SOLD BY DRUGGISTS GENERALLY. The Charles N. Crittenton Co. Sole agents for the New York.

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SVAPNIA

or PURIFIED OPIUM For Physicians' use only.

Contains the Anodyne and Soporific Alkaloids, Codeia, Narceia, and Morpnia. Excludes the Poisonous and Convulsive Alkaloids, Thebaine, Narcotine and Papaverine. Svapnia has been in steadily increasing use for over twenty

years and whenever used has given great satisfaction. To Physicians of repute, not already acquainted with

its merits, samples will be mailed on application. Svapnia is made to conform to a uniform standard of Opium

of Ten per cent. Morphia strength. JOHN FARR, Manufacturing Chemist, New York.

Charles N. Crittenton Co., General Agents, 115 FULTON STREET,

NEW YORK. To whom all orders for samples must be addressed.

SVAPNIA IS FOR SALE BY DRUGGISTS GENERALLY.

Fairchild's Pepsin as Solvent

of blood clots and muco-pus.

"In one case in which the bladder contained

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"blood clots and the catarrhal mucous membrane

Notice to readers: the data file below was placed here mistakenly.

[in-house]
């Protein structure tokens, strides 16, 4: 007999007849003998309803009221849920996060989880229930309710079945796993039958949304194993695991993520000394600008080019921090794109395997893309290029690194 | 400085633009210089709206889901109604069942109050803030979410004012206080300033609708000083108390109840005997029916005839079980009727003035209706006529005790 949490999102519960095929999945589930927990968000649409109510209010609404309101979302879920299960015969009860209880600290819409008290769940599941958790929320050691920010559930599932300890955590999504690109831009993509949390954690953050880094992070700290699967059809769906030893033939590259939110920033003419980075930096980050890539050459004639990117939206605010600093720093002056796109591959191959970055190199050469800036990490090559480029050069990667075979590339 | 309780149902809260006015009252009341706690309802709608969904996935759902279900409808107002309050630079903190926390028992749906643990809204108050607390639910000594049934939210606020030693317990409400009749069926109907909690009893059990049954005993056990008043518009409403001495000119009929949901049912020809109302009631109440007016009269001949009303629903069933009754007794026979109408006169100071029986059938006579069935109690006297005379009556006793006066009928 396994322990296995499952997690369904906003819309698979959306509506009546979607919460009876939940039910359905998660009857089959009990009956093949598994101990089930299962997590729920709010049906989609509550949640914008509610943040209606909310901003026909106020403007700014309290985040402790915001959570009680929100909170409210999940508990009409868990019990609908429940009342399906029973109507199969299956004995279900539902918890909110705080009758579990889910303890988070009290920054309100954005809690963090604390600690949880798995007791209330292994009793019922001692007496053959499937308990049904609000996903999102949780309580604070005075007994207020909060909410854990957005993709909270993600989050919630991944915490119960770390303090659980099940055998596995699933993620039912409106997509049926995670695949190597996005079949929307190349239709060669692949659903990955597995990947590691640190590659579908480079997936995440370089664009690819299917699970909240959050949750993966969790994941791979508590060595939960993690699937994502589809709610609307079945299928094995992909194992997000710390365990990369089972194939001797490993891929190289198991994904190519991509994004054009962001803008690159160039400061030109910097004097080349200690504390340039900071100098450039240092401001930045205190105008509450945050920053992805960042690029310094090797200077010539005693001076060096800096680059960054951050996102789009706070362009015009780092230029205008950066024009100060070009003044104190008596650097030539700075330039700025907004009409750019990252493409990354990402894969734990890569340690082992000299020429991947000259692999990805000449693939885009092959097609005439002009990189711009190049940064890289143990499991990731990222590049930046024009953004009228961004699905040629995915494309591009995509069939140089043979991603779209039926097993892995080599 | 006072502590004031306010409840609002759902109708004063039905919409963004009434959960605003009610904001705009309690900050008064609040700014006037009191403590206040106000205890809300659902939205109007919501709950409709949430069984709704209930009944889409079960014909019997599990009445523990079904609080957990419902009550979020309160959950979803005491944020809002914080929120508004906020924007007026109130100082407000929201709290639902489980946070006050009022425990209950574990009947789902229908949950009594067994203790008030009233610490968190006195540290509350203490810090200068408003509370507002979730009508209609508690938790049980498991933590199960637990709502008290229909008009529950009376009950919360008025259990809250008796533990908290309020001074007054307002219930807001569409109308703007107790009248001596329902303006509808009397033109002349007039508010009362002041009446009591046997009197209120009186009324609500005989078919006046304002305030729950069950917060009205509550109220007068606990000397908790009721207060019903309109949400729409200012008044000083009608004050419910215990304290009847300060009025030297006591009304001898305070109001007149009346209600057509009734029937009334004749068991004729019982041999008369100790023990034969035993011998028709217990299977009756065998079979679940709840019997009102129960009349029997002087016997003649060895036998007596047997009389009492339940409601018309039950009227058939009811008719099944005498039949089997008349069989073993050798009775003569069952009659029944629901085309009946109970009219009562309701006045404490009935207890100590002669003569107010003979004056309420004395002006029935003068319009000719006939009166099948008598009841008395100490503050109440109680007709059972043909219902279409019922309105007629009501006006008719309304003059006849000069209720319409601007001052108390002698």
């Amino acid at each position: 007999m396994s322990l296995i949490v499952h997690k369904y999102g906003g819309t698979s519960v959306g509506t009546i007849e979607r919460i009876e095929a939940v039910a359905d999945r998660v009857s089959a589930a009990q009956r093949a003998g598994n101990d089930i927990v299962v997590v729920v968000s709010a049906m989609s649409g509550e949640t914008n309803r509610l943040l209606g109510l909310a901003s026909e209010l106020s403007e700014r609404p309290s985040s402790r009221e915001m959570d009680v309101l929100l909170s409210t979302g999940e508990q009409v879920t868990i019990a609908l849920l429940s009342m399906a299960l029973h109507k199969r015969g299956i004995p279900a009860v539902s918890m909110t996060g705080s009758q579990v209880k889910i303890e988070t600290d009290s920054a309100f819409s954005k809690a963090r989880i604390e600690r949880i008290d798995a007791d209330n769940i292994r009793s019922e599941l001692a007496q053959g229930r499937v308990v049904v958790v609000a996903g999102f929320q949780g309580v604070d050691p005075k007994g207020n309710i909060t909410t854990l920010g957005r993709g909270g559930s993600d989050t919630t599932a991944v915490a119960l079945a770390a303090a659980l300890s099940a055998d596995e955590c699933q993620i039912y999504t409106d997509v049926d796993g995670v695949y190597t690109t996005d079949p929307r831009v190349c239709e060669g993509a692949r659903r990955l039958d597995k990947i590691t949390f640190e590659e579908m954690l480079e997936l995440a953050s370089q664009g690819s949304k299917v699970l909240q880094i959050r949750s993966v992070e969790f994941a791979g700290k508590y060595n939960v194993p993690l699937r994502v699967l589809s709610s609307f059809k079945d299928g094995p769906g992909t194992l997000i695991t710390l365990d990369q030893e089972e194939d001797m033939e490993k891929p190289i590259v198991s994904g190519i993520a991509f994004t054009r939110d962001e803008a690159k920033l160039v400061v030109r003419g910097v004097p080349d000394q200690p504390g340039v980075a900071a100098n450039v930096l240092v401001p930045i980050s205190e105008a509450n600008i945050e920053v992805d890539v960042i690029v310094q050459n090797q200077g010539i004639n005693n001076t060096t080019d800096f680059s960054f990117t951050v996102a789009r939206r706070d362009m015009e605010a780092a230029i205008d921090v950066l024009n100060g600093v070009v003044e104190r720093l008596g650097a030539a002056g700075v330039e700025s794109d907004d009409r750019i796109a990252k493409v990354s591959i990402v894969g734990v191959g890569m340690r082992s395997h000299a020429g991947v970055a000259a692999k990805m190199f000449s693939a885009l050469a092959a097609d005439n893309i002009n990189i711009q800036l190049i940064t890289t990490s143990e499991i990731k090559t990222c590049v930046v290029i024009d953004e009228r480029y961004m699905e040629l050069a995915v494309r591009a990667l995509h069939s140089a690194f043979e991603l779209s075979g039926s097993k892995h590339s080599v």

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discharged ropy-muco-pus, pepsin injected for the

purpose of liquefying the clots, not only fulfilled “its mission in that direction, but unexpectedly "cleared out the muco-pus and left the interior of the bladder quite clean. The process was repeated "as soon as the muco-pus again became abundant, "and the patient experienced a feeling of relief "after the simple cleansing that pepsin afforded.”— Fairchild's hand-book of the Digestive Ferments, April, 1892.

Samples and comple details sent gratis upon application to Fairchild Bros. & Foster, New York.